Bird’s-eye view of business

Marquette real estate, supply chain management students see how their worlds converge — from a helicopter

By Dr. Brian Till

Photo by Drew Stathus

It turns out a helicopter makes an excellent business school classroom.

I realized this as I was hundreds of feet above the CenterPoint Intermodal Station in Joliet, Illinois, with a few dozen students from Marquette Business’ nationally ranked real estate and supply chain management programs. As we soared above the “largest inland port in North America,” the students — and I — had one of those great ah-ha moments when we saw firsthand how the worlds of commercial real estate and supply chain management converge.

The best learning happens between the lines — where theory meets application, where business disciplines inform one another, and where true collaboration occurs. And it almost always happens beyond our campus.

At Marquette Business, we call this experiential learning and it is one of our three strategic pillars, along with personal attention and ethics and values. For our students, it’s the difference between telling and showing.

Our real estate and supply chain management programs are ranked in the Top 20 nationally by U.S. News & World Report — 9th and 12th, respectively. Led by two of the college’s premier faculty members, Drs. Mark Eppli and Doug Fisher, both programs attract some of Marquette’s brightest, most ambitious business students.

We make these programs better by bringing them together.
Marquette real estate and supply chain management students join together for a collaborative experiential learning experience at Uline’s headquarters. | Photo by Drew Stathus

So, on a beautiful early fall day our real estate and supply chain management students had the privilege of heading on a bus together 35 miles south of Milwaukee to Pleasant Prairie, Wisconsin. A border town that was once merely an afterthought on the drive to Chicago, Pleasant Prairie has fast become a major distribution hub, home to a massive distribution center for online retail giant Amazon, as well as the global headquarters for leading shipping supply company Uline.

Students toured the 200-acre Uline campus, including its two million-square-foot warehouses, learning about the corporation’s rich culture and gaining a growing appreciation for how the marriage of real estate development and transportation logistics literally transformed an entire interstate corridor between Milwaukee and Chicago.

Photo courtesy CenterPoint Properties

Following that, we journeyed another 100 miles south where the helicopter waited to take us aloft so that we could begin to grasp the sheer scale of the 6,400-acre intermodal station. Forty-one tenants occupy 15 million square feet of real estate strategically located between I-55 and I-80, about 40 miles from Chicago.

The intermodal and Uline tours connected supply chain and real estate in a perspective I have never thought of before. The impact the two have on each other is monumental to both sectors. It was beneficial to see the real estate and supply chain work together as we have never done something like this before.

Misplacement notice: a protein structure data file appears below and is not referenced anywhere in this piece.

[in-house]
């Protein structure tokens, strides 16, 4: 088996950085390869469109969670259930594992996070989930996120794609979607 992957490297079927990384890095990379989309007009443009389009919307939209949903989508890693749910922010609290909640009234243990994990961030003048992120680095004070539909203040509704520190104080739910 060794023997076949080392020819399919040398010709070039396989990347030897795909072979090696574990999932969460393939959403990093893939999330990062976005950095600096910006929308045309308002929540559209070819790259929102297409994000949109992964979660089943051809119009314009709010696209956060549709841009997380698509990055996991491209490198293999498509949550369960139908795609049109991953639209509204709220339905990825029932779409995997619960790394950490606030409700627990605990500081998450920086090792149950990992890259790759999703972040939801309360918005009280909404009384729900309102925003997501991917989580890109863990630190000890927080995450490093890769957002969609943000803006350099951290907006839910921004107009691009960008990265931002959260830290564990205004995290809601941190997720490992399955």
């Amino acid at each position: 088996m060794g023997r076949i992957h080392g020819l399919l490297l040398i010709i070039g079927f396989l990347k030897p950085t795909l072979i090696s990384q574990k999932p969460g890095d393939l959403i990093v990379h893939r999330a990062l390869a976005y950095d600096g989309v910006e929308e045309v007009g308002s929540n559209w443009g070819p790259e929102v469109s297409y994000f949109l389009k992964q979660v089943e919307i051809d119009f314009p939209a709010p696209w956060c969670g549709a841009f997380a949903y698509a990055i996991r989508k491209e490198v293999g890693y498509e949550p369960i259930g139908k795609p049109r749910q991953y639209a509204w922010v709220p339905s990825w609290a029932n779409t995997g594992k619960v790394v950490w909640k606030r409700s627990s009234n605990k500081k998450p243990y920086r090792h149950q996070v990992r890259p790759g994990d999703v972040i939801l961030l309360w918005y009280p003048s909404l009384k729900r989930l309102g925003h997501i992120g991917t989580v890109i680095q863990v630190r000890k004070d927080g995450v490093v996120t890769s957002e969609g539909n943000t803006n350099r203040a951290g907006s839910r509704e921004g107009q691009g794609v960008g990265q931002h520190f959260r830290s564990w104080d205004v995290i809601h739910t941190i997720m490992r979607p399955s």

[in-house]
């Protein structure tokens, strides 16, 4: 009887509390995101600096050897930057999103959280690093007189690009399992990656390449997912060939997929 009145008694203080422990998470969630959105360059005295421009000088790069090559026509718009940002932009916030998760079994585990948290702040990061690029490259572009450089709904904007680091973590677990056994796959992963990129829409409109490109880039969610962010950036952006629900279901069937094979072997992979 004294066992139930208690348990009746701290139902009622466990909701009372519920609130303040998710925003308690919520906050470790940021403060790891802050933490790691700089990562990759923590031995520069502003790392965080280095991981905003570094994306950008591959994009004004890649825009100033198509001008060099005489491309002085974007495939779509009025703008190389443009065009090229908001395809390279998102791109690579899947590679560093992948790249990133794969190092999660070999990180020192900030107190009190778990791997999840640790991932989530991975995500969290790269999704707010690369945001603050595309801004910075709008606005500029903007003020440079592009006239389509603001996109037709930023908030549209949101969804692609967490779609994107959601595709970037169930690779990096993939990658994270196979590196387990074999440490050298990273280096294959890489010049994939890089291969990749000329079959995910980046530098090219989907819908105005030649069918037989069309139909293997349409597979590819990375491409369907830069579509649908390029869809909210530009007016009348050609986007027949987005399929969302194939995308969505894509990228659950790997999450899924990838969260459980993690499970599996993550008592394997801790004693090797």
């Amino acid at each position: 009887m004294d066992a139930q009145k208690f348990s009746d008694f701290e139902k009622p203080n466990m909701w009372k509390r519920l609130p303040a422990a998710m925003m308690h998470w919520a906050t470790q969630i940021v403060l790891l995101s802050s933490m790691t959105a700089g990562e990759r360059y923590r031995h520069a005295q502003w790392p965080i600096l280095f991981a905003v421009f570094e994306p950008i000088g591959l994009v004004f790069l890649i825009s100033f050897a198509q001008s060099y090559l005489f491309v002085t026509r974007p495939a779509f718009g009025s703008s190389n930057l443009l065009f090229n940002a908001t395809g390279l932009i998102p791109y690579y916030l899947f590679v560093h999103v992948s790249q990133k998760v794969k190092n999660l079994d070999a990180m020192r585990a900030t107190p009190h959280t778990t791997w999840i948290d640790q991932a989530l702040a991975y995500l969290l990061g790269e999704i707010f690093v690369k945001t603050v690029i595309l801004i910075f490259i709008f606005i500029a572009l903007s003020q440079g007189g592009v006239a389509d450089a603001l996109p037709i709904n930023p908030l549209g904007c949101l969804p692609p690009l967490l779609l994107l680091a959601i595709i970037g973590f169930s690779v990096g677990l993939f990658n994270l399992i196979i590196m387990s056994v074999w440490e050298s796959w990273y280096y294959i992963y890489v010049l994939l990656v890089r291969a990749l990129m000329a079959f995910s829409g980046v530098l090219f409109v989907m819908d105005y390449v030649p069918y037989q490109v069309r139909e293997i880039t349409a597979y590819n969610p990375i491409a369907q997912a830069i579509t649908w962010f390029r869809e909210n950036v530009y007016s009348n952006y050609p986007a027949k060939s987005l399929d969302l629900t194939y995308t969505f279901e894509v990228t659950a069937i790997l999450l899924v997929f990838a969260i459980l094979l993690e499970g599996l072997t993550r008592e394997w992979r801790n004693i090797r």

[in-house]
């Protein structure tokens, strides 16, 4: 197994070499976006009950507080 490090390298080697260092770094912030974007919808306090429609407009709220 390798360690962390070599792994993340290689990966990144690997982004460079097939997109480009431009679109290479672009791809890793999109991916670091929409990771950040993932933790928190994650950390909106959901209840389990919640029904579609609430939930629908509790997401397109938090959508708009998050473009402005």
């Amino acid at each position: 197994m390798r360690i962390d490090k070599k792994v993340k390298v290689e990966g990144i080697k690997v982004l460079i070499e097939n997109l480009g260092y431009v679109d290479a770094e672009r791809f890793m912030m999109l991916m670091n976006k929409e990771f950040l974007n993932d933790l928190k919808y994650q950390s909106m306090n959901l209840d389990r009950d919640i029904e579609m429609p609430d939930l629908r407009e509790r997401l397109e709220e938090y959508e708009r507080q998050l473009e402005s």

Erik Potocek, senior, real estate and finance; Real Estate Club president

As a dean, I think often about the future of business education, and it should come as no surprise to those of you in the business community that much of that time is spent thinking about collaboration.

How do we connect our students with industry? How do we connect students with each other? And how do we make it make sense for them?

Tours like the one I was privileged to join are unique opportunities for us to begin answering those questions. They bring business principles to life for our students and teach them about the power and importance of collaboration.

Dean Till climbs aboard for a helicopter tour. | Photo by Drew Stathus

A cool helicopter ride doesn’t hurt, either.

Dr. Brian Till is the Keyes Dean of Business Administration at Marquette University.

VIDEO: Fly along with Dean Till and real estate and supply chain management students as they take in the massive scale of the CenterPoint Intermodal Station from a helicopter.

Video produced and edited by Drew Stathus

Dean Till would like to acknowledge the Centers for Real Estate and Supply Chain Management, particularly Beth Krey and Chris Korjenek, for bringing this opportunity together. Also, thanks to Marquette Business’ own Drew Stathus for capturing the day.

Marquette Business wishes to thank the following alumni and individuals who made this experience for our students possible:

Lindsay Barnes, Uline
Scott Benedetto, CenterPoint Properties
Jim Clewlow, CenterPoint Properties
John Elloitt, Uline
Noreen Gallery, CenterPoint Properties
Andrew Goltra, Uline
Melissa Kinney, CenterPoint Properties
John Lass, CenterPoint Properties
Dan Leahy, NAI Hiffman
Brian McKiernan, CenterPoint Properties
Adam Roth, NAI Hiffman
Chad Vande Zande, The Boerke Company | Cushman & Wakefield